Targeted Nakamoto: A Proof-of-Work Protocol Modification to Improve Security and Limit Energy Consumption

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In a Proof-of-Work blockchain the equilibrium hashrate is a monotone function of the fiat exchange value of the block reward. There is no lower or upper bound on hashrate. This creates two types of inefficiency. First, the vulnerability to an attack increases as hashrate falls since (we argue) the profitability of a double-spend or disruptive attack is a function of the hashrate required to gain control of the network. Second, external costs grow as hashrate rises. Hashing consumes electricity which contributes to global warming and increases the cost of energy for alternative uses. There is an interval of hashrate within which the combined costs are minimized.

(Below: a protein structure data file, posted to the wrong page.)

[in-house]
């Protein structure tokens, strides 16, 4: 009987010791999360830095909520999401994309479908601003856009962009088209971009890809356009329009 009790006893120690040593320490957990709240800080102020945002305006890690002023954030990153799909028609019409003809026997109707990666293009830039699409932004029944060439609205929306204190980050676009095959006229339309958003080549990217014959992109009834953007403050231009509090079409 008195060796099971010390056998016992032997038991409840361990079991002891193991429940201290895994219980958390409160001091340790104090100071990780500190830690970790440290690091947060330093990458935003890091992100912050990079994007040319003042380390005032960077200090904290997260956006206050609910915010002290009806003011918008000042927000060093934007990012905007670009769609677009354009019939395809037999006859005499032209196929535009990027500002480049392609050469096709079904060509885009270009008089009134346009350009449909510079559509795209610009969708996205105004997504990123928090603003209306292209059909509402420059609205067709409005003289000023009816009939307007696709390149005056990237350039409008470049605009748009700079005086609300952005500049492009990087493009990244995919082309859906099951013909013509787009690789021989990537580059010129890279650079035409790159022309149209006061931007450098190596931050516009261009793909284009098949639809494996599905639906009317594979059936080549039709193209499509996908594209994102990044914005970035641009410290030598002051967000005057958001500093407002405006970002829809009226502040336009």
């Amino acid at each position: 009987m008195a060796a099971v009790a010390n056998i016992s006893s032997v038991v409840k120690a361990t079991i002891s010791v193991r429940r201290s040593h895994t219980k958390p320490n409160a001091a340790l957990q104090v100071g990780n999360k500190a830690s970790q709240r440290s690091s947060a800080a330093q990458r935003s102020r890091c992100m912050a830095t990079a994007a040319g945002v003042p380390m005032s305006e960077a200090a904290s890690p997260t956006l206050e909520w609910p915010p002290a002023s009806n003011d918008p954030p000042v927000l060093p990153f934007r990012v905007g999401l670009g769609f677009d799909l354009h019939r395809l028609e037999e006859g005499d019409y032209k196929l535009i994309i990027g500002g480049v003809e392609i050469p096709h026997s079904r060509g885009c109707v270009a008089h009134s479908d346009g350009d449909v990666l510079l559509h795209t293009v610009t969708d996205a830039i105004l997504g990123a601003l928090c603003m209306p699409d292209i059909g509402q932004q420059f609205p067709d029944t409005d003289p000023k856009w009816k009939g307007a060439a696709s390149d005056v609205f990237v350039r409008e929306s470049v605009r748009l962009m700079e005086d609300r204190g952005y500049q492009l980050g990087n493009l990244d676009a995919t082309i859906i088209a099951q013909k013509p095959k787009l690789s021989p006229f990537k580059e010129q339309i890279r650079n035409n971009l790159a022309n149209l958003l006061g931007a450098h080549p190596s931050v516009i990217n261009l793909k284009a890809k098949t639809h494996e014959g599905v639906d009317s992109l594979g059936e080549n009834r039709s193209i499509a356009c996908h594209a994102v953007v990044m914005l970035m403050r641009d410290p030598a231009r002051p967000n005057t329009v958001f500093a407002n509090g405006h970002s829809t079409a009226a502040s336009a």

We propose a modification of the Proof-of-Work protocol that, for a target interval, incentivizes miners to push hashrate toward the interval. When hashrate drops below the lower bound, the miner receives a supplemental reward which induces increased hashrate. When hashrate exceeds the upper bound, the miner receives a fraction of the block reward, which induces reduced hashrate. Puzzle difficulty, a sufficient statistic for hashrate, governs the adjustment to the miner’s reward. Monetary neutrality can be maintained by balancing the reduced reward when hashrate is above target with the supplement to the reward when hashrate is below target.

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